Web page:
The Forgotten City
Cuidad Perdida is a pre-Colombian settlement situated on the northern slopes of the
Sierra Nevada Mountains in the Tayrona National Park. This amazingly well preserved city was never known to the Spanish explorers and was only discovered by grave-robbers in 1975. It is hidden in the dense rain-forest at about 1300 m elevation and can only be reached by foot. Until five years ago it was also possible to fly here with helicopter, but the Kogi-indians who live in the Tayrona area and the para-militaries that have invested interest in the local cocaine-production objected strongly. (Helicopters are used for locating them and the cocaine laboratories.) Also the archaeologists had objected to these flights due to the repeated stealing of artefacts.
The trip – more like an expedition – took us six and a half days. It started at 05.30 24th February with a four hours’ bus trip to Santa Marta, which in 1525 became the first European settlement in South America. There we joined our guide and the eight other participants: A fit, elderly lady (69) from Canada, a middle-aged couple from Denmark, two young ladies from Spain (actually Basque) and France, and three young men from New York, California and Australia.
In Santa Marta we all got into a large, vintage jeep and drove for two hours, the last hour on uneven, windy dirt roads into the mountains. In the tiny village of El Mamey three mules were loaded with food and hammocks, we got our backpacks on and followed our quick-legged, Spanish-speaking guide, Isidro and his son Victor.
The path is only about 18 km each way, but the path is uneven, narrow and winding and steep up and down through ever thickening rain-forest. Riverbeds are crossed or followed several times. The walk takes three days up and two days down. The last day up the mules have to be left behind, and instead a Kogi-indian comes as an extra carrier.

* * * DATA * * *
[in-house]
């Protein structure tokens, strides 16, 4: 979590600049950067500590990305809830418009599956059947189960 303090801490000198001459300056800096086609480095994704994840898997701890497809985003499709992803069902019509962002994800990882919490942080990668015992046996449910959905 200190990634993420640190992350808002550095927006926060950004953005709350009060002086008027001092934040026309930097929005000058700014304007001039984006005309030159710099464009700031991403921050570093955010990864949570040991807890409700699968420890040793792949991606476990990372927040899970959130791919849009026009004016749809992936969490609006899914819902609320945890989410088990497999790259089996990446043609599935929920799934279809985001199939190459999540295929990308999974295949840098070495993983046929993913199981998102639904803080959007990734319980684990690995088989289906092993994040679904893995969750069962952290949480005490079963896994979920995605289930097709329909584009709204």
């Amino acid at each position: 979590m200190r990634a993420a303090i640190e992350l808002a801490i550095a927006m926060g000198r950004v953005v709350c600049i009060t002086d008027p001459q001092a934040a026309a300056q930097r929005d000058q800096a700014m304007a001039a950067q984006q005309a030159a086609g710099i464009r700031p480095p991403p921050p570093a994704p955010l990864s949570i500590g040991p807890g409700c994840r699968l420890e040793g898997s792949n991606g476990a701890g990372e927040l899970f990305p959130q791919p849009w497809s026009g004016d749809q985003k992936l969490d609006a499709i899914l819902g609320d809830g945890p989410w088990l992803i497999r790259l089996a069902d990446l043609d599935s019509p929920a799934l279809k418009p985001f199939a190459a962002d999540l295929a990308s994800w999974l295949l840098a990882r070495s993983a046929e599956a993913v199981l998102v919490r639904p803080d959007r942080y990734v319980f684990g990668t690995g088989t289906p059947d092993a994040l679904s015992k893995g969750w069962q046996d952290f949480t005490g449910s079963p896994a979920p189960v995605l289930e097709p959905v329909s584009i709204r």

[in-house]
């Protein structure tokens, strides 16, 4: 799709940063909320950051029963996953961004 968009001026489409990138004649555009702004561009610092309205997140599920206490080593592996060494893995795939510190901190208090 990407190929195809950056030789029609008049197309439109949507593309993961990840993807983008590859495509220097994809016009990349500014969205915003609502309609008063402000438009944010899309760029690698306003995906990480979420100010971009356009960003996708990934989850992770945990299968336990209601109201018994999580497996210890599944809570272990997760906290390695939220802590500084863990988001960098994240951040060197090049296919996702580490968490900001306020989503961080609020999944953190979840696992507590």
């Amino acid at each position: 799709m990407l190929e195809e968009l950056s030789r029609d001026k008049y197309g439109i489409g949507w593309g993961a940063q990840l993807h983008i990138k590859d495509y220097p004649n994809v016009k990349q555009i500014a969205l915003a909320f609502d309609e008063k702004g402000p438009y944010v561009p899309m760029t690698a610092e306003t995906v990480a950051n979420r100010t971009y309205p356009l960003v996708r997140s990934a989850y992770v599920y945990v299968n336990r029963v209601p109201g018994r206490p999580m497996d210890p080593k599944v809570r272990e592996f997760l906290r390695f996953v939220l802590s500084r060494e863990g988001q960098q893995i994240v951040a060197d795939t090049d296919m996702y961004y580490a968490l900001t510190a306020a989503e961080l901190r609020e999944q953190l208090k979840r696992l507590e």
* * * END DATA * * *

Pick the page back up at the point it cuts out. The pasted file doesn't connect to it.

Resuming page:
Sleeping was first on a small farm, then in primitive shelters built for the purpose. At night the hammocks are slung between rafters and covered with mosquito netting and with sleeping-bags were surprisingly comfortable. Victor made us meals three times a day, simple and rich in calories – but nobody put on any weight during this expedition! For drinks we had local water or juice made from powder, and – of course – Colombian coffee and cocoa. Everything was prepared over an open fire.
The last part of the trip is on a narrow, stone stairway from the river bed and almost straight up a mountain-side. Even being quite close to it is difficult to see where the steps begin. After 1200 steps, sweat pouring and thighs and calves aching, one is rewarded by reaching the first terrace and can sit down for a rest. Another 1400 steps brings you to the top of the city and near our home for the next two nights.